dcblogs writes "The science and engineering workforce in the U.S. has flatlined, according to the Population Reference Bureau. As a percentage of the total labor force, S&E workers accounted for 4.9% of the workforce in 2010, a slight decline from the three previous years when these workers accounted for 5% of the workforce. That percentage has been essentially flat for the past decade. In 2000, it stood at 5.3%. The reasons for this trend aren't clear, but one factor may be retirements. S&E workers who are 55 and older accounted for 13% of this workforce in 2005; they accounted for 18% in 2010. 'This might imply that there aren't enough young people entering the S&E labor force,' said one research analyst."
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mr crypto writes with this quote from El Reg: "In 2010 the Washington DC election board announced it had set up an e-voting system for absentee ballots and was planning to use it in an election. However, to test the system, it invited the security community and members of the public to try and hack it three weeks before the election. 'It was too good an opportunity to pass up,' explained Professor Alex Halderman from the University of Michigan. 'How often do you get the chance to hack a government network without the possibility of going to jail?' With the help of two graduate students, Halderman started to examine the software. Despite it being a relatively clean Ruby on Rails build, they spotted a shell injection vulnerability within a few hours. They figured out a way of writing output to the images directory (PDF) on the compromised server, and of encrypting traffic so that the front-end intrusion detection system couldn't spot them. The team also managed to guess the login details for the terminal server used by the voting system. ... The team altered all the ballots on the system to vote for none of the nominated candidates. They then wrote in names of fictional IT systems as candidates, including Skynet and (Halderman's personal favorite) Bender for head of the DC school board."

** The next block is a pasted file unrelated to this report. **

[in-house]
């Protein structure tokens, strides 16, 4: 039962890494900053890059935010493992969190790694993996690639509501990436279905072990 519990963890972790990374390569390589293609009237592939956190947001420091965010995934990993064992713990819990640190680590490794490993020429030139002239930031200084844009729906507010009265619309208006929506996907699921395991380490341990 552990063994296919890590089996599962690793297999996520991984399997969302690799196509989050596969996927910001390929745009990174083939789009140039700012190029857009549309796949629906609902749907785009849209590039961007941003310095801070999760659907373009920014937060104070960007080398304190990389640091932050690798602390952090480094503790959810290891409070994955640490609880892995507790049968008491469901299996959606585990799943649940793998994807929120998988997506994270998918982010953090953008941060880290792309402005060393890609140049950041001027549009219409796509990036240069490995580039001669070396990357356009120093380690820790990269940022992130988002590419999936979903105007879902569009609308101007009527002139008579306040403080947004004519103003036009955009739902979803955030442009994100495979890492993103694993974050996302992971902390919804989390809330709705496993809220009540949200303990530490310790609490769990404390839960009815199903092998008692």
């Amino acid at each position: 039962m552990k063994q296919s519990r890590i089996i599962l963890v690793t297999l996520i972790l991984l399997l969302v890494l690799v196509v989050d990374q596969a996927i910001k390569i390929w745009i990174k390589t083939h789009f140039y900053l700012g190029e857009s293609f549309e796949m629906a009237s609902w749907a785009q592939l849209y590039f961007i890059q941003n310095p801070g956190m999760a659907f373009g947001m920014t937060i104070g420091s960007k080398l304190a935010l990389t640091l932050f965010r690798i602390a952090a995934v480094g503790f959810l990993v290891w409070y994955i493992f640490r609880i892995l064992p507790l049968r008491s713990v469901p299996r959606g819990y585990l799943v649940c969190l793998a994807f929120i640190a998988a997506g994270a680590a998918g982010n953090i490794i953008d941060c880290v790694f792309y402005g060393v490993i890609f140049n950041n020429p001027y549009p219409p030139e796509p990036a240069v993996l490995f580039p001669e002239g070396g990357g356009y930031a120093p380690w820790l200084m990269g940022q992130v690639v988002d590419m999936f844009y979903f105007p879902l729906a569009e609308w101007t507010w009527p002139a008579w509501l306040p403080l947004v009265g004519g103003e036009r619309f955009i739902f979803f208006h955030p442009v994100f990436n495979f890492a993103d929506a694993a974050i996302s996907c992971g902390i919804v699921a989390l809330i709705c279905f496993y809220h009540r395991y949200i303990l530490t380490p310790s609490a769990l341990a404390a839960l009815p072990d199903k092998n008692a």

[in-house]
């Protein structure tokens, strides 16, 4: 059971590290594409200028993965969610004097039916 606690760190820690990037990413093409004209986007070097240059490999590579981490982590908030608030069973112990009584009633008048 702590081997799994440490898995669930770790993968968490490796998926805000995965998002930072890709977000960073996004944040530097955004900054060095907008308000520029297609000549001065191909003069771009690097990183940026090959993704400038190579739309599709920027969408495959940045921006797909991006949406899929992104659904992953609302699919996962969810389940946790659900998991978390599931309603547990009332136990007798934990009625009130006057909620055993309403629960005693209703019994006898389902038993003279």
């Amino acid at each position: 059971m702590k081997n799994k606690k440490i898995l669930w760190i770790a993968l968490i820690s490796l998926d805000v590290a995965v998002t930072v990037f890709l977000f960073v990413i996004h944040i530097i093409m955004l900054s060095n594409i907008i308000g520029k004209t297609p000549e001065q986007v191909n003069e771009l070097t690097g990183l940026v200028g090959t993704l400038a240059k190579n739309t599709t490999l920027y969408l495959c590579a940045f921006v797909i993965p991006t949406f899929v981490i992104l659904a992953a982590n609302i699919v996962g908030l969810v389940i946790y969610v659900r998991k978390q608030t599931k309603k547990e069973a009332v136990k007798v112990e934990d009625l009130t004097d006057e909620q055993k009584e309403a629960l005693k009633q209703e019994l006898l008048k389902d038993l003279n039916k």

An anonymous reader writes "A privately employed solar scientist named Pete Riley estimates there's a 12 percent chance of a massive solar storm comparable to the Carrington Event in 1859 which resulted in breathtaking aurorae across the United States and other temperate regions of the globe. The electromagnetic surge from the 1859 event caused failures of telegraph systems across Europe and North America. A similar storm today could knock out power grids, GPS and communication satellites, data centers, transportation systems, and building and plumbing infrastructures and wreak $1 trillion or more of economic damage in the first year alone, according to a 2008 report from the National Academy of Sciences."
New submitter rullywowr writes "After many users expressed anger, AT&T has moved the slowdown throttling bottleneck from 3GB of data to 5GB of data for users of 4G LTE smart phones. 'Previously, AT&T slowed speeds for subscribers who reached the top 5% of data users for that billing cycle and geographic location. Customers were outraged, arguing that the percentage method meant they had no way to know what the limit was — until AT&T informed them via text message that they were in danger of exceeding it.' AT&T still maintains the position that less than 5% of its users exceed the 3GB threshold each month."
New submitter Ogi_UnixNut writes "In Venice, Italy, physicists have shown that it is possible to use two beams of incoherent radio waves, transmitted on the same frequency but encoded in two different orbital angular momentum states, to simultaneously transmit two independent radio channels. In principle this allows the implementation of an infinite number of channels in a given, fixed bandwidth, even without using polarization, multiport or dense coding techniques. It's potentially a boon for congested spectrum problems, although at the moment I suspect it would only work for directional links."
Timothy asked Electronic Frontier Foundation (EFF) International Outreach Coordinator Maira Sutton that very question. Watch the video for her answer. It turns out that the EFF has lots of friends among RSA ("the most comprehensive forum in information security") attendees, and has some very good reasons to be there, in the midst of companies and government agencies that Timothy thinks might not only violate your privacy once in a while, but (gasp!) might even enjoy it.